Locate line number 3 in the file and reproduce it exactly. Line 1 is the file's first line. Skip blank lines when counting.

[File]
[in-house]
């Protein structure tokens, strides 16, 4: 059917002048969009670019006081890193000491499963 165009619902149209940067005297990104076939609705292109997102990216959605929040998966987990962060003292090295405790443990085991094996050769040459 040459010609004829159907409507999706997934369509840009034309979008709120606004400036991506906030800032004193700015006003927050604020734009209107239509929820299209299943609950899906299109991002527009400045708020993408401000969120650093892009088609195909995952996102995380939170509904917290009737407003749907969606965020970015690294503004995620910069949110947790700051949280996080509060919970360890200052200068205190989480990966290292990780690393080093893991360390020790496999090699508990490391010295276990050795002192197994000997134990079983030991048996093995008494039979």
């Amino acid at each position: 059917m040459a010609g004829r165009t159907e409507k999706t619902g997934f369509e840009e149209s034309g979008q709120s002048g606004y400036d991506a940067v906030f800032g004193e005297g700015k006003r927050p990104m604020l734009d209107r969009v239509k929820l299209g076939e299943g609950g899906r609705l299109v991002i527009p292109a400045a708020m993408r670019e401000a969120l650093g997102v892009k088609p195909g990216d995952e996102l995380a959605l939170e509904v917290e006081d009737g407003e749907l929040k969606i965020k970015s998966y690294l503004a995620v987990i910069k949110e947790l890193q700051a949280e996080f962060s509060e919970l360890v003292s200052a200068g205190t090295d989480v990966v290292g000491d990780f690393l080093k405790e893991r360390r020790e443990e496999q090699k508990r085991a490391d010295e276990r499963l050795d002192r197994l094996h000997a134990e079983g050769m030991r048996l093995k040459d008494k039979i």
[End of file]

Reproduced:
């Amino acid at each position: 059917m040459a010609g004829r165009t159907e409507k999706t619902g997934f369509e840009e149209s034309g979008q709120s002048g606004y400036d991506a940067v906030f800032g004193e005297g700015k006003r927050p990104m604020l734009d209107r969009v239509k929820l299209g076939e299943g609950g899906r609705l299109v991002i527009p292109a400045a708020m993408r670019e401000a969120l650093g997102v892009k088609p195909g990216d995952e996102l995380a959605l939170e509904v917290e006081d009737g407003e749907l929040k969606i965020k970015s998966y690294l503004a995620v987990i910069k949110e947790l890193q700051a949280e996080f962060s509060e919970l360890v003292s200052a200068g205190t090295d989480v990966v290292g000491d990780f690393l080093k405790e893991r360390r020790e443990e496999q090699k508990r085991a490391d010295e276990r499963l050795d002192r197994l094996h000997a134990e079983g050769m030991r048996l093995k040459d008494k039979i």